Siesta holds a special place in the hearts of Gabriel Byrne fans.
It is one of his earlier films, made during the time in his career when he was relegated to playing roles that were everything but Irish, with every accent possible, but rarely his native Dublin burr. It is a difficult film for many. Obscure? Yes. Experimental? Yes. Complicated? Of course. Sexy? Oh yes. Yes. Yes. All reasons to love it. The film’s protagonist, Claire, played by Ellen Barkin, is called “Claire on a Dare,” but everyone involved with Siesta seemed to be on a “dare,” going beyond their usual range, reaching for an unusual and provocative artistic expression–and often succeeding, though critics of the time did not think so.
Fans (those who have given it a chance, that is) adore it because it brought Gabriel Byrne and his future wife, Ellen Barkin, together for the first time. The word “siesta” may indeed mean “nap time,” but these two do everything but nap in this film. And there is something about Mr. Byrne appearing as a trapeze artist–dark, he is, and blue-eyed to the point of startlement– that just makes everyone swoon. The music, with Miles Davis providing his amazing sound, offers good reason to swoon as well.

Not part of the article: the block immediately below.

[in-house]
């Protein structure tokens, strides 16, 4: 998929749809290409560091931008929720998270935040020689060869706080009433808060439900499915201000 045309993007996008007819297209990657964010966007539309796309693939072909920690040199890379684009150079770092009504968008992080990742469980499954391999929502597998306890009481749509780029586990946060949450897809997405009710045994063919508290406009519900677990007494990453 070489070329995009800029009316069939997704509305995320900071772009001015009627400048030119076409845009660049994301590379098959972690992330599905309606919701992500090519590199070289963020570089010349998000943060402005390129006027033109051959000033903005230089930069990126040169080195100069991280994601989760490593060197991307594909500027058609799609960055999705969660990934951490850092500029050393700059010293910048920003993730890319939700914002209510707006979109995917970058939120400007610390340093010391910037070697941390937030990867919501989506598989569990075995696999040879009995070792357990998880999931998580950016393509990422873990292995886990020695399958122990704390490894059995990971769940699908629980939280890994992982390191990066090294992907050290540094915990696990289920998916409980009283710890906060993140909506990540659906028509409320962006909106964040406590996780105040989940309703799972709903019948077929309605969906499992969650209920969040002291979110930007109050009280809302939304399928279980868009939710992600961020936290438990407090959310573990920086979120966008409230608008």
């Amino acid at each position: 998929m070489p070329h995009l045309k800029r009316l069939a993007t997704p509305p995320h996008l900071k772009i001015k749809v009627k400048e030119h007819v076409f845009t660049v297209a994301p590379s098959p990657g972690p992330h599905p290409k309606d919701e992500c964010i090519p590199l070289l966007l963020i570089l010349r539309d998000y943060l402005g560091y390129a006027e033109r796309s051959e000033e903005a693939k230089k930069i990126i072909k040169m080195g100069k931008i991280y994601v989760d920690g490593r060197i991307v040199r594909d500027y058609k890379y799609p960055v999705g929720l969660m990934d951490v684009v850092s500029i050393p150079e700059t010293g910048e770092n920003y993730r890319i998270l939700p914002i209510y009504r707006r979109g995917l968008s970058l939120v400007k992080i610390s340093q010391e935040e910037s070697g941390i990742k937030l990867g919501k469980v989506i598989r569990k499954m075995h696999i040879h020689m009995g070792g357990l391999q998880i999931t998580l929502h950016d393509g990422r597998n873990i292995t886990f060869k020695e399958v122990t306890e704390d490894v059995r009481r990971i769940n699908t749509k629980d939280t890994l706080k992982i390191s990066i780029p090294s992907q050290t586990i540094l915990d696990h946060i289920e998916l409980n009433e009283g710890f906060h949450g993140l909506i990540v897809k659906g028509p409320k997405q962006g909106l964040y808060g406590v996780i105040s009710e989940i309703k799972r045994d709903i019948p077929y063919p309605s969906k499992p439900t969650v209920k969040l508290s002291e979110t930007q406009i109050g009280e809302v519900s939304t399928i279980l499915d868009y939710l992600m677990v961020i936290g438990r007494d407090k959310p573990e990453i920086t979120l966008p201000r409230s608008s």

As a film, though, there are problems. Or perhaps they are opportunities. A split up timeline with a narrative that jumps from past to present to future and back again, with characters who may be real or who might be spirits from another place, work to make us unsure of our narrator, the images we are seeing on the screen, and ultimately, our response.
Repeated viewings do lead to a better understanding and reveal imagery and intention that might have been missed the first time around. So, patience is rewarded, in most cases!
The Siesta Mega Movie Page is available to show you just why this film is worth a (re)viewing, with trailers, interviews, posters, reviews from the New York Times and Roger Ebert, trivia, music info, and, of course, tons of pictures and screencaps. A certain segment from the film is not included, however, so you must locate the DVD to enjoy that, but much of the rest of film is represented in official promotional shots and in screencaps provided by Daniela, to whom we give our thanks!
Enjoy a little Siesta. Go on. We dare you!